By this time (2016), the film and the character of Carrie White are legendary. Carrie (Sissy Spacek) is a lonely suburban teenager, ostracized by her classmates for being “weird”. Her mother (Piper Laurie) is a devout Christian who spreads the word of god amongst the neighbors. Carrie has a special ability to move things, usually during anger- this is called telekinesis. After a humiliating incident in the girls locker room when Carrie begins menstruating, one of the nicer girls in the class, Sue Snell (Amy Irving) feels sorry for Carrie and convinces her boyfriend, Tommy Ross, to take Carrie to the prom. When others in the class take revenge upon Carrie with a sick joke, things take a horrific turn.

Betty Buckley as the empathetic gym teacher, Miss Collins, and John Travolta and Nancy Allen, as dastardly Billy and Chris, also star and are perfectly cast.

The direction in the film is second to none. De Palma adds interesting camera work throughout the film. During a tender, lovely prom dance between Carrie and Tommy, the camera circles the pair repeatedly, giving a spellbinding, but not dizzying quality. The use of slow motion in the important “pig blood” scene is immeasurably effective. The seemingly eternal time it takes for the blood spilling to occur, the camera (in slow motion) goes from Sue to Miss Collins to Chris to the bucket of blood is fantastic. The list of inspired and intense scenes go on and on- from the climactic scene between Carrie and Mrs. White to the “jump out of your seat” final scene.

The acting is also worthy of high praise. Spacek and Laurie deservedly received Oscar nominations for their work. Spacek elicits so much rooting value into her role with a shred of psychosis bubbling just beneath the surface. Carrie wants to fit in and have a happy life so the audience is immersed in her corner and celebrates her short-lived happiness with Tommy at the prom. Spacek is just perfectly cast. Laurie on the other hand, exudes crazy in every sense, but we do feel pangs of sympathy for her. We largely believe she cares for her daughter and wants to protect her from the dangerous world.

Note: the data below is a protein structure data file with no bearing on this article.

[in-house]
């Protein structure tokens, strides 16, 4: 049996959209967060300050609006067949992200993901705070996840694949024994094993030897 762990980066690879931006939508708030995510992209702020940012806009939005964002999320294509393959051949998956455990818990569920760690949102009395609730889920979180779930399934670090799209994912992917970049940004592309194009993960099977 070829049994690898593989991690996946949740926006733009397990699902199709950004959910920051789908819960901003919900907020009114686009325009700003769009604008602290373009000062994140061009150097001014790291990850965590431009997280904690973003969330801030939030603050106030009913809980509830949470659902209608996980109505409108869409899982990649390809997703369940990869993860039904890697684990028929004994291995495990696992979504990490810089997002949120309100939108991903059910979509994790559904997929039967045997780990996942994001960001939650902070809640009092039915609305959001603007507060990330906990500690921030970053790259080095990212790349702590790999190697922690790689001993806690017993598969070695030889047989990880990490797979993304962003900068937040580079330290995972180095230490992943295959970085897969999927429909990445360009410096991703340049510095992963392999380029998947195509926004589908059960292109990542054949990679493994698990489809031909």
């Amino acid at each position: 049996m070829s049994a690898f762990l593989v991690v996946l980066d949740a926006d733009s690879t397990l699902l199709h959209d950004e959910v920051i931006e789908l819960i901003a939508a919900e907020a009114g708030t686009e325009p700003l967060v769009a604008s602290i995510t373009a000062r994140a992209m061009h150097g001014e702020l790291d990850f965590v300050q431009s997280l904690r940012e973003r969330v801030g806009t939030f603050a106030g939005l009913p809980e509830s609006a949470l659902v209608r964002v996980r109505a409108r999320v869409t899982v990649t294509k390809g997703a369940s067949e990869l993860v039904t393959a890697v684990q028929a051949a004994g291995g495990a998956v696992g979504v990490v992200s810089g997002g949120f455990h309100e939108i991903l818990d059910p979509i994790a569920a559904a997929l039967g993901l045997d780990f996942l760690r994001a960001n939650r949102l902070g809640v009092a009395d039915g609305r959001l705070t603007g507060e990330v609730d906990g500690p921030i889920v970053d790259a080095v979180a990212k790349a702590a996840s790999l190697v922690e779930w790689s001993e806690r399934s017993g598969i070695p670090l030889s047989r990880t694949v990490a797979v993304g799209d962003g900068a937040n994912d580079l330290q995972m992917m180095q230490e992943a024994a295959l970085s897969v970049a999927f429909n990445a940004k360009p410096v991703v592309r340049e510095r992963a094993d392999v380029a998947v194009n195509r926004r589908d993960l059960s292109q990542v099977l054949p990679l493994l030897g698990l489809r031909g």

Carrie is a masterpiece that continues to hold up well and influence generations who can relate to school bullying,  taunting, and the desire to see the nasty popular kids get their just desserts. More than a great horror film, it is a revered classic with a dreamy, moody vibe. One of my all-time favorites.

Family Plot-1976

Family Plot-1976

Director-Alfred Hitchcock

Starring-Bruce Dern, Karen Black

60020560

Reviewed July 18, 2013

Grade: B

Family Plot is sadly Alfred Hitchcock’s final film, made in 1976. It is certainly not one of his greats, but not bad either and a fitting way for a viewer to conclude watching his career conclude. The film is a jewel caper and a vastly different feel from many of his other, earlier films. It has a slick quality to it and reminiscent of a 1970’s television movie, which is not a knock. It simply felt more television-like than film, which likely could be because the film stars notable television stars William Devane and Katherine Helman. It also features some big film stars of the time- Karen Black, Bruce Dern, and Barbara Harris.

The film is also a departure from other Hitchcock films in that it is a macabre comedy. It is a tongue-in-cheek story of a fake psychic (Harris) and her boyfriend (Dern) who becomes involved in a search for a missing heir, jewel heist, and a murder.  All of the characters intersect as the film moves along and it contains some nice Hitchcock elements- the speeding car with no brakes down a hilly road is pure Hitchcock. The film, for me, has a slightly melancholy feel as sadly, it is the great Hitchcock’s final farewell.